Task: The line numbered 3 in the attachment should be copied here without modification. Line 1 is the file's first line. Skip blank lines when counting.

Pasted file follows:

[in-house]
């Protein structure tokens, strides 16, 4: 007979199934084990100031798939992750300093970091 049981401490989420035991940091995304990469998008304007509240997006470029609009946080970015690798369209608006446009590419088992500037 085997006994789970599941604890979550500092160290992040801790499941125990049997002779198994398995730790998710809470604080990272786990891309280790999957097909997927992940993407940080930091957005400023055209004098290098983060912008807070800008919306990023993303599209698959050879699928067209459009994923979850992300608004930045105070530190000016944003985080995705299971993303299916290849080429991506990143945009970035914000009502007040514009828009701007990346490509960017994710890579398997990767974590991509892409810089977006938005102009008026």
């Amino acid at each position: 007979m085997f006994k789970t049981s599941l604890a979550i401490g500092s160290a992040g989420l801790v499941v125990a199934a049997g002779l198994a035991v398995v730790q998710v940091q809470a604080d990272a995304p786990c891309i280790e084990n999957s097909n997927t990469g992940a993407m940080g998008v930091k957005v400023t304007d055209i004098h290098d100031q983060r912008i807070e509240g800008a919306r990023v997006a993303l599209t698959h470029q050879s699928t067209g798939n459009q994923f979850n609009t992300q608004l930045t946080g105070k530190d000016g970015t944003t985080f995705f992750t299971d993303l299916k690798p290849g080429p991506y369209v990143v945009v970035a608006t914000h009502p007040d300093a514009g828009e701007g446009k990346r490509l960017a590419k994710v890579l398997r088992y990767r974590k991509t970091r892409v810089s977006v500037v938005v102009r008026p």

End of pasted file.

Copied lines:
């Amino acid at each position: 007979m085997f006994k789970t049981s599941l604890a979550i401490g500092s160290a992040g989420l801790v499941v125990a199934a049997g002779l198994a035991v398995v730790q998710v940091q809470a604080d990272a995304p786990c891309i280790e084990n999957s097909n997927t990469g992940a993407m940080g998008v930091k957005v400023t304007d055209i004098h290098d100031q983060r912008i807070e509240g800008a919306r990023v997006a993303l599209t698959h470029q050879s699928t067209g798939n459009q994923f979850n609009t992300q608004l930045t946080g105070k530190d000016g970015t944003t985080f995705f992750t299971d993303l299916k690798p290849g080429p991506y369209v990143v945009v970035a608006t914000h009502p007040d300093a514009g828009e701007g446009k990346r490509l960017a590419k994710v890579l398997r088992y990767r974590k991509t970091r892409v810089s977006v500037v938005v102009r008026p």